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The Emergence of Teilhard de Chardin

Gaudium et spes, the Second Vatican Council’s Pastoral Constitution on the Church in the Modern World (1965), is revolutionary for many reasons, not least for making the following two statements: “The human race has passed from a rather static concept of reality to a more dynamic, evolutionary one. In consequence there has arisen a new series of problems...calling for efforts of analysis and synthesis.” And: “A hope related to the end of time does not diminish the importance of intervening duties but rather undergirds the acquittal of them with fresh incentives.”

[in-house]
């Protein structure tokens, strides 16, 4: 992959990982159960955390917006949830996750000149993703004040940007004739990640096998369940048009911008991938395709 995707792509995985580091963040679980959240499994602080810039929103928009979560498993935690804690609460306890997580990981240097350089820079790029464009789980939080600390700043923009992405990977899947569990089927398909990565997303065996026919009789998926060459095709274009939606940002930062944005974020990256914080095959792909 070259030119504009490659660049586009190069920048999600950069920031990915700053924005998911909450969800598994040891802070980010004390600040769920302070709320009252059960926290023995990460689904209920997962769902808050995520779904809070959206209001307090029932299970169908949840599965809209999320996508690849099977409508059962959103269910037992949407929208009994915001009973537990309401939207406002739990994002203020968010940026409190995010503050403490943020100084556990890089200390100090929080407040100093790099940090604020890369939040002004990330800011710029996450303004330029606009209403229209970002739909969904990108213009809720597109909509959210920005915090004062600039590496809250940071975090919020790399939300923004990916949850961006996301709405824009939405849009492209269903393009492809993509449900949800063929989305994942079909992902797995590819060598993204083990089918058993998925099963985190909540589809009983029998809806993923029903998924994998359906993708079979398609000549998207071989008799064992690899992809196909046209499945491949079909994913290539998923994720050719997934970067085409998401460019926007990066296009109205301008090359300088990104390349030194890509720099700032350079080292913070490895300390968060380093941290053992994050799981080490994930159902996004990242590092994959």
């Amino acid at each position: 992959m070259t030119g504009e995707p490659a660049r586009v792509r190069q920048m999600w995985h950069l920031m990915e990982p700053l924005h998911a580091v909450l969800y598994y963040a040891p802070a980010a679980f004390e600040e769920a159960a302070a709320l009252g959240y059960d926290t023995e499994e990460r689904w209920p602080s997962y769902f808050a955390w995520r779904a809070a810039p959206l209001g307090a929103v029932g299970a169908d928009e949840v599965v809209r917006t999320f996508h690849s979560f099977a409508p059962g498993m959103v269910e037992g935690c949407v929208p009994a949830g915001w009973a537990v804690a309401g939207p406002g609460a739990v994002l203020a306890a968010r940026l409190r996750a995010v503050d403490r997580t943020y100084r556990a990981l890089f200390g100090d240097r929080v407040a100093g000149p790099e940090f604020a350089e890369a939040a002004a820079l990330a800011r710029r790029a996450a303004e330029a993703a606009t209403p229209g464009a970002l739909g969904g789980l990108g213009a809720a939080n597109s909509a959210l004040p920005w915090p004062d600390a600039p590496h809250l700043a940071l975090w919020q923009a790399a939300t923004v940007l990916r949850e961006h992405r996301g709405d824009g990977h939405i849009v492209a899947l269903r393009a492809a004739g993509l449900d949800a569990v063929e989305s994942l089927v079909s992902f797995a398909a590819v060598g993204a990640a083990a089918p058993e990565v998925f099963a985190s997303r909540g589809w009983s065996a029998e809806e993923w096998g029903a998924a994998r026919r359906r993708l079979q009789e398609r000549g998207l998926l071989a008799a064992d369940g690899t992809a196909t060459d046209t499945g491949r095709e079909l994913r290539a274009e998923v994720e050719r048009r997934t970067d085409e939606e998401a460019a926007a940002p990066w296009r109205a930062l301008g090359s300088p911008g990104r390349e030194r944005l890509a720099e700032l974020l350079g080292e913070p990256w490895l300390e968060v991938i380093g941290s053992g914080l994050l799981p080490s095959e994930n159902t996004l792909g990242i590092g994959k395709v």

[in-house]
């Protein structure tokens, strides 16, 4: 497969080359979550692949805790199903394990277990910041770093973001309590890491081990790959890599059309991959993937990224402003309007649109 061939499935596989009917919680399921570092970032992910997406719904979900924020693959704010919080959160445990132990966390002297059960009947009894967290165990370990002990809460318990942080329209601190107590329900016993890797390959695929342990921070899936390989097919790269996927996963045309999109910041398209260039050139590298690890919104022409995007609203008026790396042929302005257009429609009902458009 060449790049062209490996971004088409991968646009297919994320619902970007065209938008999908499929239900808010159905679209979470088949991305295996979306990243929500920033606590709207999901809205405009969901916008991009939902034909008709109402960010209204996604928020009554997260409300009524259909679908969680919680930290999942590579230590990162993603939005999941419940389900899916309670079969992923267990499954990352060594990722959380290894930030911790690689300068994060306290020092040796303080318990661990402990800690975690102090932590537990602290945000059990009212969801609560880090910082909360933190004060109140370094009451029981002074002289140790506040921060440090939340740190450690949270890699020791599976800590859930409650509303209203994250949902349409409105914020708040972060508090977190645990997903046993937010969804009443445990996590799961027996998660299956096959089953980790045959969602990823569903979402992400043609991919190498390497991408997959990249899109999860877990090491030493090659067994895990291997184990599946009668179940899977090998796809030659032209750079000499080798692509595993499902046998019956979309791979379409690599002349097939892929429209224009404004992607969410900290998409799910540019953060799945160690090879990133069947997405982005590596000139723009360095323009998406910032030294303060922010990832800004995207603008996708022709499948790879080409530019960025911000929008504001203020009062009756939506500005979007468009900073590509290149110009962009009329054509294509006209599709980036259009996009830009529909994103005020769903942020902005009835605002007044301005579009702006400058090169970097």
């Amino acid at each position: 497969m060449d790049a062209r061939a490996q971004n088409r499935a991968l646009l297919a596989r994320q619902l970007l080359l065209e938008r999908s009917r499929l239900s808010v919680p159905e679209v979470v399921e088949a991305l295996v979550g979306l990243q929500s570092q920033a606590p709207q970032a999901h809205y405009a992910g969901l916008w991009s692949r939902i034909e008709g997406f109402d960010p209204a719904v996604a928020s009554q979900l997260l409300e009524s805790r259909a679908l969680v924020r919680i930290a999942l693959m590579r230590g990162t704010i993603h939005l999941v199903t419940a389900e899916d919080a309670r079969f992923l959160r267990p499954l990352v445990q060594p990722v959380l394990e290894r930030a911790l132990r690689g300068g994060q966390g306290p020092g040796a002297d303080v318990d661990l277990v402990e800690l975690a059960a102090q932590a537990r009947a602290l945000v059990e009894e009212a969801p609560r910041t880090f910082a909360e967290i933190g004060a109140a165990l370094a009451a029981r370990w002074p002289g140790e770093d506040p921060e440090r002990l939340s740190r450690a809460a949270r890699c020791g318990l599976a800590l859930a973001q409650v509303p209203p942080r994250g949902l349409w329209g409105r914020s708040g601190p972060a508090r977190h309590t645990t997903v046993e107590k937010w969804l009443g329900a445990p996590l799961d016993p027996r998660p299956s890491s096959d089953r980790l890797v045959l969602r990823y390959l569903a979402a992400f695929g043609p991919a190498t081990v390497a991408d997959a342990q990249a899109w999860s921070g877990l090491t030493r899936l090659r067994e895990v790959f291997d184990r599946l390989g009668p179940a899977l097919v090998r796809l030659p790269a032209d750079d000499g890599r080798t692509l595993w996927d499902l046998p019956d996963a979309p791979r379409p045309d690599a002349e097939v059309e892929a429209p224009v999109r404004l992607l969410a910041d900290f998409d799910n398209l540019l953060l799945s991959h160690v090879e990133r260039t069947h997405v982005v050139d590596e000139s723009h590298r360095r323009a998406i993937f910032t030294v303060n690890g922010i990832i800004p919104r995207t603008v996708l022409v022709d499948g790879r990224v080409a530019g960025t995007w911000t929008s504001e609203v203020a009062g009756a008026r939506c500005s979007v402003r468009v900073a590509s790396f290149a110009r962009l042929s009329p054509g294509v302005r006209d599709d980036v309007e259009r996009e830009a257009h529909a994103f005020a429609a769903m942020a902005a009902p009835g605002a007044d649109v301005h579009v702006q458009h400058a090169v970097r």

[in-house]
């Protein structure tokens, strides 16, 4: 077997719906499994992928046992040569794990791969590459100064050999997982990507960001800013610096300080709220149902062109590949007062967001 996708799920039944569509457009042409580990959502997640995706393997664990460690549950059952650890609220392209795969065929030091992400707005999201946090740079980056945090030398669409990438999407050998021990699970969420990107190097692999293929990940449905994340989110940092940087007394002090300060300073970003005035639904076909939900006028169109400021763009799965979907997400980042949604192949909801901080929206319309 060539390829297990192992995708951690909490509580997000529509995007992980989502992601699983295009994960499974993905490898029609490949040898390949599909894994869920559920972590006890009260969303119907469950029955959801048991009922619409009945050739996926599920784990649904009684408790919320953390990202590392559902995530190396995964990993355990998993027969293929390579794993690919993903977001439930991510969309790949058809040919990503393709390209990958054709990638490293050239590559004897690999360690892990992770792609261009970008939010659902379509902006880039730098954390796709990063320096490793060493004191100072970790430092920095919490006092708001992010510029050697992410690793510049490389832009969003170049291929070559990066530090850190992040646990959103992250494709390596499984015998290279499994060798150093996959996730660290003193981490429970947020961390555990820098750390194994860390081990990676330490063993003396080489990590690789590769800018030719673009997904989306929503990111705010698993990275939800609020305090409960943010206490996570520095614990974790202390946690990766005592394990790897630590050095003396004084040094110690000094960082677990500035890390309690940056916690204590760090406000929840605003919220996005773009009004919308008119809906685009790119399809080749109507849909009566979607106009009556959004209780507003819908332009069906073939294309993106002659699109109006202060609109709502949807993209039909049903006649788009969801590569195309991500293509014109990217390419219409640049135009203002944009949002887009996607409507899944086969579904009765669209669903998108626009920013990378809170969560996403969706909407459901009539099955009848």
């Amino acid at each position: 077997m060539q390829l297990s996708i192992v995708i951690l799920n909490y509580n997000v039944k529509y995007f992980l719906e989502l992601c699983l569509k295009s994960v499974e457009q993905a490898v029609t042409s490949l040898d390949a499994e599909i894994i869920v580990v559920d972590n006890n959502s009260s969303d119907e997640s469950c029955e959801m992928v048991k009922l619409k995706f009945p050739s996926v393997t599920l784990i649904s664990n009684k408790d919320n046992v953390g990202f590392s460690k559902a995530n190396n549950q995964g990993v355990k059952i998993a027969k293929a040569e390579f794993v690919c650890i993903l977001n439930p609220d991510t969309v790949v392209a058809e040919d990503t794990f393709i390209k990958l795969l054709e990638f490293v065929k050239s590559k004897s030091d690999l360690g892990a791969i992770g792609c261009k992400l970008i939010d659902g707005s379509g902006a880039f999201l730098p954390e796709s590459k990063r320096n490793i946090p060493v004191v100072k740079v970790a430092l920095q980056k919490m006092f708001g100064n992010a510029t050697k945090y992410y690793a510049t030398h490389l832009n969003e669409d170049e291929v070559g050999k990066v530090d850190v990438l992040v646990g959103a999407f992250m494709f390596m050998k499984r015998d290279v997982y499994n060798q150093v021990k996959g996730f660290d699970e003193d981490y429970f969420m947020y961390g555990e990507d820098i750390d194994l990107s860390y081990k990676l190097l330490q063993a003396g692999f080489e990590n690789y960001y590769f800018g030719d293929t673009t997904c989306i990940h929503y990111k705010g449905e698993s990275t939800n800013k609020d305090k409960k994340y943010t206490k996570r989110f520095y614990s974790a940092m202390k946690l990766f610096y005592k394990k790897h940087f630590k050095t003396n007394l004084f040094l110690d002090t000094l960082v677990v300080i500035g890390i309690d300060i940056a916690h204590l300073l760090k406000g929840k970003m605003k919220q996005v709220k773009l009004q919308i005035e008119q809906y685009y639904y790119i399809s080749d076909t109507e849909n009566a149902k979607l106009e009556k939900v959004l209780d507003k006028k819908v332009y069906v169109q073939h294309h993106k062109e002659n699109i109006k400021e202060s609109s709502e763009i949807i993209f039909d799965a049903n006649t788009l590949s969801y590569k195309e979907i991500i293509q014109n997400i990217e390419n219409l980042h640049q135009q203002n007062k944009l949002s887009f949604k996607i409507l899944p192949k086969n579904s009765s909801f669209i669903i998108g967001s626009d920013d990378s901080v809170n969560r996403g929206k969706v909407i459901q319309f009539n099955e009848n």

It is nearly impossible to read these words and not find in them some of the key ideas of Pierre Teilhard de Chardin (1881–1955). Early in the twentieth century, this controversial Jesuit geologist and innovative religious thinker expressed the same sentiments—although more powerfully and emphatically—in numerous unpublished essays and in his major books (both published posthumously), The Human Phenomenon (English translation, 1959) and The Divine Milieu (English translation, 1960). During his lifetime, the Vatican prevented the priest from publishing most of his reflections on evolution and Christian faith. In 1962, it even issued a monitum about his ideas, warning seminary...

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About the Author

John F. Haught, author of God after Evolution and many other books, is a senior fellow at the Woodstock Theological Center, Georgetown University.